Of pressing concern is the imminent possibility that the Appellate Body will be reduced to three members. Mr Servansing’s first term of office will expire on the 30th of September 2018; if he is not to be reappointed for a second term this would result in yet another vacancy to be filled, and would leave the Appellate Body in a very precarious position. Rule 6(2) of the Working Procedures envisions that the AB members constituting a division shall be selected on the basis of rotation—something that would not be possible following the reduction of the number of members to three. In addition, as three members are required to constitute a division, it would not be possible to hear any appeals in the case that a particular member cannot serve, due to, for example, a conflict of interest. Such a situation could have grave consequences for the appeals process.

If we want to preserve the good and proper functioning of the Appellate Body, it is imperative to take concrete action. Through my chairmanship, I have explored possibilities to find a quick solution, by focussing on procedural aspects of the issues: including the launch of the selection processes and the solution of Rule 15 and related questions. I now think, however, that an approach focusing on procedural aspects alone will not lead to a solution to the issues before us, because more substantial issues are also raised.

The US, in its “President’s Trade Policy Agenda,” pointed out issues such as judicial overreach, obiter-dicta or advisory opinions on issues not necessary to resolve a dispute, and precedent value of AB reports. As such, it might be difficult to find quick and simple solutions to those issues because Members have diverse views.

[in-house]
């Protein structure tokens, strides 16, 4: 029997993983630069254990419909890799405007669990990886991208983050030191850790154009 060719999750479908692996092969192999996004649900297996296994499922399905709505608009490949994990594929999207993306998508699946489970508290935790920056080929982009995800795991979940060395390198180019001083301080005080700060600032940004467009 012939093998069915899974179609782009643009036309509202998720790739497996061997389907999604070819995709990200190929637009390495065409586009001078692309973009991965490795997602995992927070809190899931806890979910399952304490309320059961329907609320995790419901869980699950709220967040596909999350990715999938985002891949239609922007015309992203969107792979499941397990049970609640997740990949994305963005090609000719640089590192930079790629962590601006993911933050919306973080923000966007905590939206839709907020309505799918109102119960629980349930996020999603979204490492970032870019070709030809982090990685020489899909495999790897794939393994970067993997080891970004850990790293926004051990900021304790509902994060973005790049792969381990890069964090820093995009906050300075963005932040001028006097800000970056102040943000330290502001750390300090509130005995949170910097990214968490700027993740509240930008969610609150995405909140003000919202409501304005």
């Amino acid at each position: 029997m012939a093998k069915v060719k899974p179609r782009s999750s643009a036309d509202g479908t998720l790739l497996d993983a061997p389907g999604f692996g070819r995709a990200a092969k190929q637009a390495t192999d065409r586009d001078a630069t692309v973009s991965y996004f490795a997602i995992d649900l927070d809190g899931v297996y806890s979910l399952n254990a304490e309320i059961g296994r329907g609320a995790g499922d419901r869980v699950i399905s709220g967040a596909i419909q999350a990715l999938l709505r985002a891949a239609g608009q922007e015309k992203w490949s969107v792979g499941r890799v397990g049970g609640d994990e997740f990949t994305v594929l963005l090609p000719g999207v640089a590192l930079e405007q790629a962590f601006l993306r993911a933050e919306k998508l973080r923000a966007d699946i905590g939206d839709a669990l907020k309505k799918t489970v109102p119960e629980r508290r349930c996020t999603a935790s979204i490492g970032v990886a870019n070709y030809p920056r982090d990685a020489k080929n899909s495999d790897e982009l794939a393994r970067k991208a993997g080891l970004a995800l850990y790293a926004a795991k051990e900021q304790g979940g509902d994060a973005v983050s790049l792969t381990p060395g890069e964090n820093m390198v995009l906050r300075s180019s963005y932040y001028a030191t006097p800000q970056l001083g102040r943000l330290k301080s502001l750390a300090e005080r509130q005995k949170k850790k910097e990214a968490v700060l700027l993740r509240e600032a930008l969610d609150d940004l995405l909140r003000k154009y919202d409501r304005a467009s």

Taking those points into consideration, here is my personal proposal for how to approach the AB matters.

We need serious discussions on all of the issues raised by Members concerning the dispute settlement system and the Appellate Body and, at the same time, we have to fill all the vacancies ASAP. To realize these objectives, we may engage in two different tracks of talks: one for discussions on substantive issues; another for finding solutions to procedural issues. The second track includes filling the vacancies and finding a solution to Rule 15 questions, these two should be a package to be agreed on as soon as possible. The first track may take more time and may require an appropriate venue for discussion, which may be outside the regular DSB.  For any action, we certainly need political engagement from each capital.

I will not go into the details of each element to be discussed. I just want to take up here the most fundamental, and probably the most controversial, issue: judicial activism, or judicial overreach.